I got a hint of the Lagoon Nebula at 64x with a 14mm Bresser 60° 'Plossl' and the UHC-E but I just couldn't see the Trifid, it was starting to get light though and the transparency wasn't too good. I compared it to the Baader UHC-S threaded on the 19mm Panoptic. The Lagoon seemed a bit more pronounced with the UHC-S but that could have been because of the lower magnification with the Panoptic (47x). The Astronomik certainly has a better transmission than the Baader and is easier to find things with as it gives a more natural view IMO.
     
  10. Dave In Vermont

    Dave In Vermont Well-Known Member

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    Thanks for the tips on mounting a scope. My problem is more fundamental - my right-arm can't support weight to speak of, as the scapula (shoulder-bone) is broken and can separate! And that's too much pain, as well as prohibitive for healing. My current thinking is to attach the Mak with the mount, tripod, and Mak laying down. Then lift the whole thing up in one piece with my good arm. We shall see.....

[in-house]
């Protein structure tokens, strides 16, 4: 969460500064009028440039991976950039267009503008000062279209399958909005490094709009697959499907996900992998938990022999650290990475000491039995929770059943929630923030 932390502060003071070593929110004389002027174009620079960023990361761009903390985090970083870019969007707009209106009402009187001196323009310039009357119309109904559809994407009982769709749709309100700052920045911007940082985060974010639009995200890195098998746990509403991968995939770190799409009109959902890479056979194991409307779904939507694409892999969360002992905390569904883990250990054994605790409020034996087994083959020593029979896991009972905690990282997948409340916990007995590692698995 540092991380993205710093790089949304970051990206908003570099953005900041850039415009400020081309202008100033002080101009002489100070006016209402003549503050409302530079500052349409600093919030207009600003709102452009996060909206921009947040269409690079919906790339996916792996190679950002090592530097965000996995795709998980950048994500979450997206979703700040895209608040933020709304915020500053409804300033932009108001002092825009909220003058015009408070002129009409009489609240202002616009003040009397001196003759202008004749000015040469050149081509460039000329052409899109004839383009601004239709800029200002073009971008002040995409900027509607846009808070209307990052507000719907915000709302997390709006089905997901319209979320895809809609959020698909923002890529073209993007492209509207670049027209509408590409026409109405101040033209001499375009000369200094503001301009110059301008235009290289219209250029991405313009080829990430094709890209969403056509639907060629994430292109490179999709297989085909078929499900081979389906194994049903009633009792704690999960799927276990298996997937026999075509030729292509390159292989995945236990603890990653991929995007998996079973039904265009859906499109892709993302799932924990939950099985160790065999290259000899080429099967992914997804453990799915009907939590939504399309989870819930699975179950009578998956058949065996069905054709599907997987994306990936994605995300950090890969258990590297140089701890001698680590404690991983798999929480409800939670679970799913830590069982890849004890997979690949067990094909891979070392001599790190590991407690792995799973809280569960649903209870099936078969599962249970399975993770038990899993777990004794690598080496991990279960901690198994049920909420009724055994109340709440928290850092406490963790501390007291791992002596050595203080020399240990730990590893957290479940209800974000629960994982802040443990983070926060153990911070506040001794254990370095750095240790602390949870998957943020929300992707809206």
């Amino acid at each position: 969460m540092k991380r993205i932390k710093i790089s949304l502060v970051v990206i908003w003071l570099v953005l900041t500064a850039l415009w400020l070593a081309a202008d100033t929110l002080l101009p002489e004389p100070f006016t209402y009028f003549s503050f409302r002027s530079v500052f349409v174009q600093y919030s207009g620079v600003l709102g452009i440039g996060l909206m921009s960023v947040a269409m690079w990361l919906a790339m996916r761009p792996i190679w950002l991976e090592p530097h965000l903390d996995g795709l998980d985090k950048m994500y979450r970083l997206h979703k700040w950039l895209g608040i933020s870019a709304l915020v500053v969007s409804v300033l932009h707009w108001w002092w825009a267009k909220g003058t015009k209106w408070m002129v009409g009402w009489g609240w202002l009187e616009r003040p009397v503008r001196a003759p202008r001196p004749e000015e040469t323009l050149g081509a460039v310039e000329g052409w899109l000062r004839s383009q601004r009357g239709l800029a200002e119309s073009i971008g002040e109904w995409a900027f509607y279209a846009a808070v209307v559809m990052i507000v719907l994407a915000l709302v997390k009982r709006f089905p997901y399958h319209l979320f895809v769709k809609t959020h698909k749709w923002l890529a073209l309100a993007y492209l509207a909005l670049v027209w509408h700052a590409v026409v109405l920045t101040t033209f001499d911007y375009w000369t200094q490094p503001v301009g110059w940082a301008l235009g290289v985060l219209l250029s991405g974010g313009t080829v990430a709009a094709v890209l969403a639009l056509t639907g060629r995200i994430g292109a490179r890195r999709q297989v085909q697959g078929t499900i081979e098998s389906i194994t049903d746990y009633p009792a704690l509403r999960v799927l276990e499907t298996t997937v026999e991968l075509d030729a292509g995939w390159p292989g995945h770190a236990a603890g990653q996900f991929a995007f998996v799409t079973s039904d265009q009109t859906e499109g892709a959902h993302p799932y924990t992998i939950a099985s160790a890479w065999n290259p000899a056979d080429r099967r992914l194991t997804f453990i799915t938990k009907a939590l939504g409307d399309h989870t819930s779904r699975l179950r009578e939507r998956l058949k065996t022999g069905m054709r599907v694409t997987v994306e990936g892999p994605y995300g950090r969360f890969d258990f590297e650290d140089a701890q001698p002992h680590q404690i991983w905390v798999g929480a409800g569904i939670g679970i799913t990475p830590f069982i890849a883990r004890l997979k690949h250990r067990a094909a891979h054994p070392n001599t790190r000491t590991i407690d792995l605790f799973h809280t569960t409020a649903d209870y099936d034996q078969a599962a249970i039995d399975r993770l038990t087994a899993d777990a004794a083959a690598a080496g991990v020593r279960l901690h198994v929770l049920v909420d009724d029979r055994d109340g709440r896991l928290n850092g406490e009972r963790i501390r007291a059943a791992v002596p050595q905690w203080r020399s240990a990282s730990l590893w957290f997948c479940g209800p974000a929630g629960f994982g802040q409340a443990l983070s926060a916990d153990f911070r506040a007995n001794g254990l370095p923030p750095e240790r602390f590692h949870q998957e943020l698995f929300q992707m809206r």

Curse you, Mak! You've got me hooked on that UHC-E-Filter! Surely my Baader UHC-S is still good for somethings, anythings? Ack! But you've certainly got an excellent review in the works. Once you feel you've got the BIG-PICTURE together, I'll look foreward to the consolidated thesis - Phd? Dr. Mak? :p

    It should give David Knisely a run for his money!

    Quasimodo - Dave
     
  11. Mak the Night

    Mak the Night Well-Known Member